of us is far beyond what we are able to know of ourselves this is a source of wonder to David.
16 ►Your eyes have seen my unformed substance; That is clearly the embryo And in Your book were all written The days that were ordained for me, When as yet there was not one of them. The language here attempts to convey the fact that there is no conceivable state of the human being that does not involve identity before God. This is strong evidence that, in God’s view (and He ought to know), the fetus is a form of human life even in its undeveloped state. Here David wrote of God’s relationship with Him while he was growing and developing before birth. This passage is not talking about mere protoplasm but about a baby who God had a relationship with. God was caring for David in the womb. NAU Job 31:13 "►If I have despised the claim of my male or female slaves when they filed a complaint against me, 14 what then could I do when God arises? And when He calls me to account, what will I answer Him? 15 "►Did not He who made me in the womb make him, and the same one fashion us in the womb? Verse 15 gives the reason why Job would be without excuse if he treated his servant as less than a human equal. The issue isn’t really that one may have been born free and the other born in slavery. The issue goes back before birth. When Job and his servants were being fashioned in the womb the key person at work was God -- the same God, shaping both the fetus-Job and the fetus of his servants. It is irrelevant that Job’s mother was probably a freedwoman and the mother of the servant was probably a bondwoman. Why? Because mothers are not the main nurturers and fashioners during the time of gestation -- God is, the same God for both slave and free. That’s the premise of Job’s argument.
Psalm 139:7 ►Where can I go from Your Spirit? Or where can I flee from Your presence? Here he’s facing the implications of this knowledge that there is no conceivable state of being in which a human can exist (before he is encompassed in the body, after he is in the body, before birth or after death, or within the whole of life) in which God does not know him, and that there is no escape from the being and presence of God.
►8 If I ascend to heaven, You are there; If I make my bed in Sheol, behold, You are there. 9 ►If I take the wings of the dawn, If I dwell in the remotest part of the sea, 10 Even there Your hand will lead me, And Your right hand will lay hold of me. 11 ►If I say, "Surely the darkness will overwhelm me, And the light around me will be night," 12 Even the darkness is not dark to You, And the night is as bright as the day. Darkness and light are alike to You.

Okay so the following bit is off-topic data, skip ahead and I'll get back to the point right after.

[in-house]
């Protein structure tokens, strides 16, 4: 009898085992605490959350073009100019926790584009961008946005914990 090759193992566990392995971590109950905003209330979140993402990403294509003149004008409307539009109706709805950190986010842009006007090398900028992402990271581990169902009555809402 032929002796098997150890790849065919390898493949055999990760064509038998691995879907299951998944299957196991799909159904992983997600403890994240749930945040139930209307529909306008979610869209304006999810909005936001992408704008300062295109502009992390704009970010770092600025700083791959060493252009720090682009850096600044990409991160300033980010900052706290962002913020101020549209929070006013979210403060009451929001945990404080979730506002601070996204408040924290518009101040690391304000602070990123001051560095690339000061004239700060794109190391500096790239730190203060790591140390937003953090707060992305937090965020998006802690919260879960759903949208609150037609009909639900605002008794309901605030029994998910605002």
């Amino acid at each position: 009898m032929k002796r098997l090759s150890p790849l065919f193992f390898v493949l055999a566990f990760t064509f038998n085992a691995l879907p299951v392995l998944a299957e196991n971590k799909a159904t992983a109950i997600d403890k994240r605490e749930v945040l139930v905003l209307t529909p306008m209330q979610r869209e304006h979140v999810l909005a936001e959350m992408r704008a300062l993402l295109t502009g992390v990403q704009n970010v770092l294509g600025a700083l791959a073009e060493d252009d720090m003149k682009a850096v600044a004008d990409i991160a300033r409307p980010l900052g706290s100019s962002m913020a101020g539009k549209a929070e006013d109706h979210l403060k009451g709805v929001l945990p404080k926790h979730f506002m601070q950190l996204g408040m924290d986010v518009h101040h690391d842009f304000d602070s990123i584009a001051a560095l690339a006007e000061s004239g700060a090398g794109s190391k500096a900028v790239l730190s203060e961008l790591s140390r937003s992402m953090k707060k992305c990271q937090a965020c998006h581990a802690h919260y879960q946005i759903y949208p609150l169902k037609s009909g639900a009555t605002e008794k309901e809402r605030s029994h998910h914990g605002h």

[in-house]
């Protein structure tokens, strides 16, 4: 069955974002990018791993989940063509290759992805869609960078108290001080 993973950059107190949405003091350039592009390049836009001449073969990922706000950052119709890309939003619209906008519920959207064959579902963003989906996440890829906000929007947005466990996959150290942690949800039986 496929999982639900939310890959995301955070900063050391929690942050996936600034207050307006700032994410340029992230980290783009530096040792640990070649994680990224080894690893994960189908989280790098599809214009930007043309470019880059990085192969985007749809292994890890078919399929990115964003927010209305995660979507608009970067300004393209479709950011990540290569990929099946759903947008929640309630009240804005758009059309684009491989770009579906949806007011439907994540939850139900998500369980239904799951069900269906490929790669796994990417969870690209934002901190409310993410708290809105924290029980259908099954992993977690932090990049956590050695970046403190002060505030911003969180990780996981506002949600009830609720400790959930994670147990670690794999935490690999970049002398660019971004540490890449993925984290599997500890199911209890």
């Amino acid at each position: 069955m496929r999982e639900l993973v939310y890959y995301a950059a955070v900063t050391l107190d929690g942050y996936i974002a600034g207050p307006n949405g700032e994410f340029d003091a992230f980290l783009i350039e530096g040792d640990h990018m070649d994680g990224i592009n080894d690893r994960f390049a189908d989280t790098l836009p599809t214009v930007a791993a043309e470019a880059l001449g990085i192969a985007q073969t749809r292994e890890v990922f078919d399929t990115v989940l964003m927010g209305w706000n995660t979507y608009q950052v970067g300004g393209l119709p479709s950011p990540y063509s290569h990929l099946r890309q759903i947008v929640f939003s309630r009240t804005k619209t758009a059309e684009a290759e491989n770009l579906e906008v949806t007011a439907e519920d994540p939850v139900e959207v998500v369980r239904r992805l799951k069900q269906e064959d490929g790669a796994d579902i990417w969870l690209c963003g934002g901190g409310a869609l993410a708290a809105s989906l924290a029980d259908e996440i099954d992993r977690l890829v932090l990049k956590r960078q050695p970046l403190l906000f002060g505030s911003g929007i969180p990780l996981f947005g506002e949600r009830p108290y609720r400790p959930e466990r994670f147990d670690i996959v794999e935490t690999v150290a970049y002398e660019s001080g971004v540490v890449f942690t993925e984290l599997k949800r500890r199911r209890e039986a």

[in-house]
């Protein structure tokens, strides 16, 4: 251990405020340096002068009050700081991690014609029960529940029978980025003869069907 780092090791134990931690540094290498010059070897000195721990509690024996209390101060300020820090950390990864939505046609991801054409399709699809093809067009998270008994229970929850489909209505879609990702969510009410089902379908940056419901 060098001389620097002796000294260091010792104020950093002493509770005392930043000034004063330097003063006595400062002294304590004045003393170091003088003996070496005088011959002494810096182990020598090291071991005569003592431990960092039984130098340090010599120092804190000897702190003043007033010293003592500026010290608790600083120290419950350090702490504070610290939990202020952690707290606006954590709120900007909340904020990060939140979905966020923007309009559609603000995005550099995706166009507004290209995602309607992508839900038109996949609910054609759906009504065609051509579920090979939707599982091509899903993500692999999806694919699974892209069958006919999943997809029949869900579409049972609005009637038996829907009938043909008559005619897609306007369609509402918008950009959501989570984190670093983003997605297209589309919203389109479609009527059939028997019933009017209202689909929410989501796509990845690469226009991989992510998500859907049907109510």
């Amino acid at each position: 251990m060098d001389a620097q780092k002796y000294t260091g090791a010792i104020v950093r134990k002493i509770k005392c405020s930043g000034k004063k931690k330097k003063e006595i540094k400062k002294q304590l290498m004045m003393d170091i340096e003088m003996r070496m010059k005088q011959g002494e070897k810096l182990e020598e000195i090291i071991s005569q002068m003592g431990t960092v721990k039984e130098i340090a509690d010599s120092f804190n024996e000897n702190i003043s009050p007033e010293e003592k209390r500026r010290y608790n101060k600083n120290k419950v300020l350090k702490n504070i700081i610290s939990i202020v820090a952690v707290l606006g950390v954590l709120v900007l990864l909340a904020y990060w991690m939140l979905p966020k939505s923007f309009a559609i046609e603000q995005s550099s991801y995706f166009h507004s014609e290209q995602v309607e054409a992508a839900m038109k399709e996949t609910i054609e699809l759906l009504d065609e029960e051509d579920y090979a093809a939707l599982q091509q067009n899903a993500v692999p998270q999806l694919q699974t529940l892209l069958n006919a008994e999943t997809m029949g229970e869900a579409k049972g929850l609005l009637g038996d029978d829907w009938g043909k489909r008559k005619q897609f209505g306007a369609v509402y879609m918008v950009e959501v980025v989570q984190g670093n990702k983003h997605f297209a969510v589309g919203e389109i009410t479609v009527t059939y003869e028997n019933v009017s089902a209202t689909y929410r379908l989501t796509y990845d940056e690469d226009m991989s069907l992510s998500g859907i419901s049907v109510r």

Then he comes to an actual description of his embryonic state: NAU Psalm 139:13 ►For You formed my inward parts; You wove me in my mother’s womb. From the very beginning God forms and begins to weave the fetus. The least we can draw out of this text is that the formation of the life of a person in the womb is the work of God, and it is not merely a mechanical process but a work on the analogy of weaving or knitting: The life of the unborn is the knitting of God, and what he is knitting is a human being in his own image, unlike any other creature in the universe.
Knitting and weaving is found often in the Bible. I recently saw a talk by Dr. David Menton who served at Mayo and then as a professor of anatomy at Washington School of Medicine. He’s now at Brown University. He was explaining Histology (study of the microscopic structure of animal and plant tissues) Hystos—fabric, tissue, knitting. When started to look at the body in a microscope, they were amazed to learn that it’s woven—that everywhere they look, they see weaving. Our skin is made up of calogen fibers that are very tough. They are so strong, they are stronger than steel for the same cross-sectional diameter but less elastic than steel—but yet look—it’s stretchy—how is that possible?
It’s possible because of the knitting—the way they are woven together. You weave one way, it’s not stretchy. That’s the kind of architecture we have in the eyeball so it doesn’t change shape. You weave another way—like a double-knit suit, it can be stretchy. The Lord knows that!
The psalmist is impressed by the wonder of this:14 ►I will give thanks to You, for I am fearfully and wonderfully made; Wonderful are Your works, And my soul knows it very well. 15 ►My frame was not hidden from You, When I was made in secret, And skillfully wrought in the depths of the earth
This doesn’t mean that fetal growth takes place underground. It’s really a poetic phrase that expresses something of the mystery of life. It pictures something that is hidden and therefore difficult to discover. While his life was at this stage, where it is difficult to understand or even investigate, God’s understanding of the psalmist’s being and identity was clear. Notice that there is no change in the personal pronoun: it is still "I" and "me" describing the fetal state, just as it is when he is speaking about himself as a grown person A person is someone known by God—who has a soul. God is looking on as the baby is developing in the womb. Our personhood was known to God before the world was formed.